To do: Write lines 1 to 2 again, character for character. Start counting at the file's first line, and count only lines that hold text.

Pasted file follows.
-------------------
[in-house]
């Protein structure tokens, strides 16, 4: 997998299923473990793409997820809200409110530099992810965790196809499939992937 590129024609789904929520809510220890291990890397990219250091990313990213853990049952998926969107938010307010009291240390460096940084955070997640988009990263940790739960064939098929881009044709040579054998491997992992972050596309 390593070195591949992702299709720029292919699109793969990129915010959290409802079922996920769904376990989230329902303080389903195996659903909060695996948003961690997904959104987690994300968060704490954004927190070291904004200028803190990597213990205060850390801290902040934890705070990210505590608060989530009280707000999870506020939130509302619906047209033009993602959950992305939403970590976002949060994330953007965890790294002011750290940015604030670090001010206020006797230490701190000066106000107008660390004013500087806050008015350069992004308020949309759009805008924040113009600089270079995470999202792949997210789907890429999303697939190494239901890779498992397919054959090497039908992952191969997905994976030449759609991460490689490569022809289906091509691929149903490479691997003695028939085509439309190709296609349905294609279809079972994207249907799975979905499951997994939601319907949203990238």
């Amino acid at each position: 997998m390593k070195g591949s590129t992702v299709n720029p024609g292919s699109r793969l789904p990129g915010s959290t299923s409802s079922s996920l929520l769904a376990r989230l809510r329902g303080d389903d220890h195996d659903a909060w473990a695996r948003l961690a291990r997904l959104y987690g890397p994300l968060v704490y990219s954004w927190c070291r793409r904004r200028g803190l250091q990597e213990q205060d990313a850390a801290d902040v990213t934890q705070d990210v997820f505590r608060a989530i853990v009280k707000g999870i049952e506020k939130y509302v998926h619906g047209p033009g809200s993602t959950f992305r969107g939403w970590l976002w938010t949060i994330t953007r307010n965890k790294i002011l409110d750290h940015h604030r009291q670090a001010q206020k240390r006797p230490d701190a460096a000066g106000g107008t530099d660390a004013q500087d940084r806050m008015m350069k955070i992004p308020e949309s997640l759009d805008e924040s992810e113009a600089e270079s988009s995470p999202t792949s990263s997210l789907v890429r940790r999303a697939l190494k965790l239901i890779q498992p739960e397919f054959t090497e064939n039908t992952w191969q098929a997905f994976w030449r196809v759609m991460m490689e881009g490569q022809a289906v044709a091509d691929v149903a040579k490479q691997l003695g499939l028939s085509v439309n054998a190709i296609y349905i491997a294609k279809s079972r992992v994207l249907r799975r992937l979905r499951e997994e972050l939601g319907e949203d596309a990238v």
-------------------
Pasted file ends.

[in-house]
């Protein structure tokens, strides 16, 4: 997998299923473990793409997820809200409110530099992810965790196809499939992937 590129024609789904929520809510220890291990890397990219250091990313990213853990049952998926969107938010307010009291240390460096940084955070997640988009990263940790739960064939098929881009044709040579054998491997992992972050596309 390593070195591949992702299709720029292919699109793969990129915010959290409802079922996920769904376990989230329902303080389903195996659903909060695996948003961690997904959104987690994300968060704490954004927190070291904004200028803190990597213990205060850390801290902040934890705070990210505590608060989530009280707000999870506020939130509302619906047209033009993602959950992305939403970590976002949060994330953007965890790294002011750290940015604030670090001010206020006797230490701190000066106000107008660390004013500087806050008015350069992004308020949309759009805008924040113009600089270079995470999202792949997210789907890429999303697939190494239901890779498992397919054959090497039908992952191969997905994976030449759609991460490689490569022809289906091509691929149903490479691997003695028939085509439309190709296609349905294609279809079972994207249907799975979905499951997994939601319907949203990238």